• 39°

Byrd School faces a new future

Students pour out of Byrd Elementary at the end of the school day earlier this year. The Selma City School Board discussed a plan Tuesday that would convert the elementary school to a Pre-K school beginning next school year. -- File Photo

Students pour out of Byrd Elementary at the end of the school day earlier this year. The Selma City School Board discussed a plan Tuesday that would convert the elementary school to a Pre-K school beginning next school year. — File Photo

By the fall, Byrd Elementary could be home to more than 300 pre-school students.

Larry DiChiara, acting superintendent of education for Selma City Schools, proposed turning Byrd into an early learning center during Tuesday’s work session for the Selma City School Board. The converted Byrd Elementary would only teach pre-school students. DiChiara said the conversion is part of an effort to keep Byrd open.

“The school is down to 100 students now and losing students fairly quickly,” he said. “It is kind of drying up and if it keeps going the school isn’t going to have any students. We don’t want that to happen.”

Students currently attending Byrd would likely be transferred to Knox Elementary, Dichiara said. No teachers would be fired as a result of the shift, he said. Instead, teachers would be transferred to other schools.

The proposal would also help use money more effectively, DiChiara said.

He said the Selma City School System currently spends an excessively large amount — $1.4 million — in Title I Funds on pre-school education. In total, the system receives $2.8 million in Title I Funds, which means pre-school programs receive about 50 percent of the money.

“It is a very unusual thing that we are doing here,” DiChiara said. “The State of Alabama does not expect you to spend to spend more than 15 percent of your title funds. That means the students that earn that money — K through 12 — are only getting 50 percent of what they earn.”

Title I Funds are provided to districts based on the number of children from low-income families.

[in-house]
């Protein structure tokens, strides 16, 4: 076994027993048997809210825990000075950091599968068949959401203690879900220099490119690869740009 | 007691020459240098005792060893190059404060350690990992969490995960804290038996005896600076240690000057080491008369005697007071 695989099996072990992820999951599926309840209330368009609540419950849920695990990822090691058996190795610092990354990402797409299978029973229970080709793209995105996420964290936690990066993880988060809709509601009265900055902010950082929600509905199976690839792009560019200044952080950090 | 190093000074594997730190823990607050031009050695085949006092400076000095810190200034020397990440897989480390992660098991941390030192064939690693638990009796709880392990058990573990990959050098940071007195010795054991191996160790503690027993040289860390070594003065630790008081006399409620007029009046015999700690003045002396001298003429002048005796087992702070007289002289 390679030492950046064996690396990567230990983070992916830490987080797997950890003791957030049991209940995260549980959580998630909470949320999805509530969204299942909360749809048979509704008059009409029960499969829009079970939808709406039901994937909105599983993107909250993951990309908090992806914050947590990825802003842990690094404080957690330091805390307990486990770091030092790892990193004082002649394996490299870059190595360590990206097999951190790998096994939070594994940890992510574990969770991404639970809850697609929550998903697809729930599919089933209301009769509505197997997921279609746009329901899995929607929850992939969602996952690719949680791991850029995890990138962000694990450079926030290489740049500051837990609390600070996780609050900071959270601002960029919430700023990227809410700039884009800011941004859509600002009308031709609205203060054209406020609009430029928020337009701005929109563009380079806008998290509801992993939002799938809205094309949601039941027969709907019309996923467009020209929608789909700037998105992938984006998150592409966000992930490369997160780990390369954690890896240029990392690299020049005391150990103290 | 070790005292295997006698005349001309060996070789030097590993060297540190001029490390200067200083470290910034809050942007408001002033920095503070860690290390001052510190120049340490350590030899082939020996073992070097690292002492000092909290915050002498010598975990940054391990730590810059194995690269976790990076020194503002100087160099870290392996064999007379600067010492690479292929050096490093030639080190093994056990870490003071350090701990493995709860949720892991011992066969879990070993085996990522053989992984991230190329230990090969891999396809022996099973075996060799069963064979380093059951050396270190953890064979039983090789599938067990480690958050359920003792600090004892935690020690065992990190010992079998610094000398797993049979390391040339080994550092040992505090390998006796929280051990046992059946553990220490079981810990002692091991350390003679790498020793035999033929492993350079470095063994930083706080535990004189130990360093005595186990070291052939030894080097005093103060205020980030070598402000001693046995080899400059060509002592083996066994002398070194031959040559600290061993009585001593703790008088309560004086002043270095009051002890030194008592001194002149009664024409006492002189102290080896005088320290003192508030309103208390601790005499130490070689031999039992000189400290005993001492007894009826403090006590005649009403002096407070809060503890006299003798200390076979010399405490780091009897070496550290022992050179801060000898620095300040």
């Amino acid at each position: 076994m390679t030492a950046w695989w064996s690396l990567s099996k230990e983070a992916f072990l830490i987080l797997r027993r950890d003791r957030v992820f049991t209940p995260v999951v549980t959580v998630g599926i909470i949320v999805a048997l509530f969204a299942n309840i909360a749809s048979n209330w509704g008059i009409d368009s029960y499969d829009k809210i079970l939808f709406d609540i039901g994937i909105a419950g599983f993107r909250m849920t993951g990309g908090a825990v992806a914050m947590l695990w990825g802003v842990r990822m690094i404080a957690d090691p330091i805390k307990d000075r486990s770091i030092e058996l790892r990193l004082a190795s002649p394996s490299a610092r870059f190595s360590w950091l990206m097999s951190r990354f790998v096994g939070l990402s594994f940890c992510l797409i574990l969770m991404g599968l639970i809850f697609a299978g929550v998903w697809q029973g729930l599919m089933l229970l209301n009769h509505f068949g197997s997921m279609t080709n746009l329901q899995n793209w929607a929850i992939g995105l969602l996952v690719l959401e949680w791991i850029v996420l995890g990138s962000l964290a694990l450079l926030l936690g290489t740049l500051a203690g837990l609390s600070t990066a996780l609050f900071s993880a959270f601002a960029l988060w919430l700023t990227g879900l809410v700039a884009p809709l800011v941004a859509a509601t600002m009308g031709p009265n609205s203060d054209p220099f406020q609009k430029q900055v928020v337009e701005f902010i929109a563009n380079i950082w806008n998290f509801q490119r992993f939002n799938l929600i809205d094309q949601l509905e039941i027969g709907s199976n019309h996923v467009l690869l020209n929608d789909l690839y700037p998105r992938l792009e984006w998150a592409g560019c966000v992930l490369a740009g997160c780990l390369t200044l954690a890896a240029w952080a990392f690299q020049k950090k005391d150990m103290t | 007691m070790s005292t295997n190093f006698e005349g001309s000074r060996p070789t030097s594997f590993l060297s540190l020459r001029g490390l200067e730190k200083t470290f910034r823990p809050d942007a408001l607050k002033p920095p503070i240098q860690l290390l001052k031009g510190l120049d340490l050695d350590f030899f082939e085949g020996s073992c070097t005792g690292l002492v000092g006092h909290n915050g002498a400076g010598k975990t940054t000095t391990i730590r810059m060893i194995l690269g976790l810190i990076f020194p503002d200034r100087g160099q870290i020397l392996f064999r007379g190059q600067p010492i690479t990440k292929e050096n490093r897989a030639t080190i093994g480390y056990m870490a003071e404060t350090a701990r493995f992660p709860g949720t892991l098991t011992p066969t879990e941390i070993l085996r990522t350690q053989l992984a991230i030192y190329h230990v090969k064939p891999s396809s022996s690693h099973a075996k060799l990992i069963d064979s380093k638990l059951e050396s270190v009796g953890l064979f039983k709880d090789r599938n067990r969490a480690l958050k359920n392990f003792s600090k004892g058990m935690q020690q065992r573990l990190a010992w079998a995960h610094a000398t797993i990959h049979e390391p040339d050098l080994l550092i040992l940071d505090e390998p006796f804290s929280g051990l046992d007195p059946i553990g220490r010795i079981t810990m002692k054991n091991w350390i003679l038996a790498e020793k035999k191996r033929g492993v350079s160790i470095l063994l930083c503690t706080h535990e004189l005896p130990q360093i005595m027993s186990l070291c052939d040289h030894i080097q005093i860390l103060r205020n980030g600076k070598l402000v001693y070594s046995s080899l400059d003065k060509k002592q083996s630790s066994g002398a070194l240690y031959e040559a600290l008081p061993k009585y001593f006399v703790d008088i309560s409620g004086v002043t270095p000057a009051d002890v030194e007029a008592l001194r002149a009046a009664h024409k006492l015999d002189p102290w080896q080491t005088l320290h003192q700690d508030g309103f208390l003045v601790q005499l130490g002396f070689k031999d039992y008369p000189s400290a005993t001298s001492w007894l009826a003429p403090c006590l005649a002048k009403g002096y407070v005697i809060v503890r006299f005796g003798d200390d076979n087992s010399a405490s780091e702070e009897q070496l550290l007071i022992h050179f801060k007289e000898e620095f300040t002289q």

DiChiara said savings would come partially through a partnership with the local Head Start Program, which has several locations in Dallas County. The conversion could mean Head Start and the Selma City School System sharing the cost of teacher pay.

“If there are other pockets of money out there that will pay for those pre-k students, like Head Start, then let’s let them pay for it,” he said. “We could use that money for a lot of things.”

With the savings, the school system would hire full-time physical education teachers, computer lab aides and counselors.

Counting the school’s current pre-school programs, DiChiara said he expects about 360 students to initially enroll in Byrd as a part of the conversion, with more potentially coming from other, current Head Start Programs.

Another benefit of the Byrd conversion would be ensuring a high quality of education for students in pre-school programs, according to the proposal.

“They are teaching how to read in churches and around the county in Head Start Programs,” DiChiara said. “When we get them, we don’t know if they can read or not.”

During the meeting, school board member Dr. Kirit Chapatwalla expressed concerns about the effect of the consolidation.

“Some of the students who attend the Head Start Programs that don’t live in the city wouldn’t be able to transfer to the city programs,” Chapatwalla said.

Board member Brenda Randolph-Obamanu asked about qualifications of the current Head Start teachers.

“A lot of people who work in Head Start are not certified,” Obamanu said. “We would be taking all of our pre-k programs and putting them over [at Byrd], but we wouldn’t be putting them [at Byrd] with certified teachers.”

DiChiara responded saying the partnership could include the Selma City System helping to train teachers. The combination of Head Start and the system sharing teacher pay could also lead to higher quality teachers, he said.

DiChiara’s goal for the conversion is the beginning of the 2014-2015 school year, depending on logistical issues. If the school system would be required to make million dollar safety renovations as a part of the conversion, DiChiara said the system may not be able to afford the proposal.

The switch wouldn’t be the first time massive changes have been proposed at Byrd. In 2011, the superintendent of education Dr. Donald Jefferson proposed a plan to close Byrd Elementary, moving students to Knox Elementary. The proposal drew significant opposition from parents and the community and was ultimately voted down by the former members of the Selma City School Board.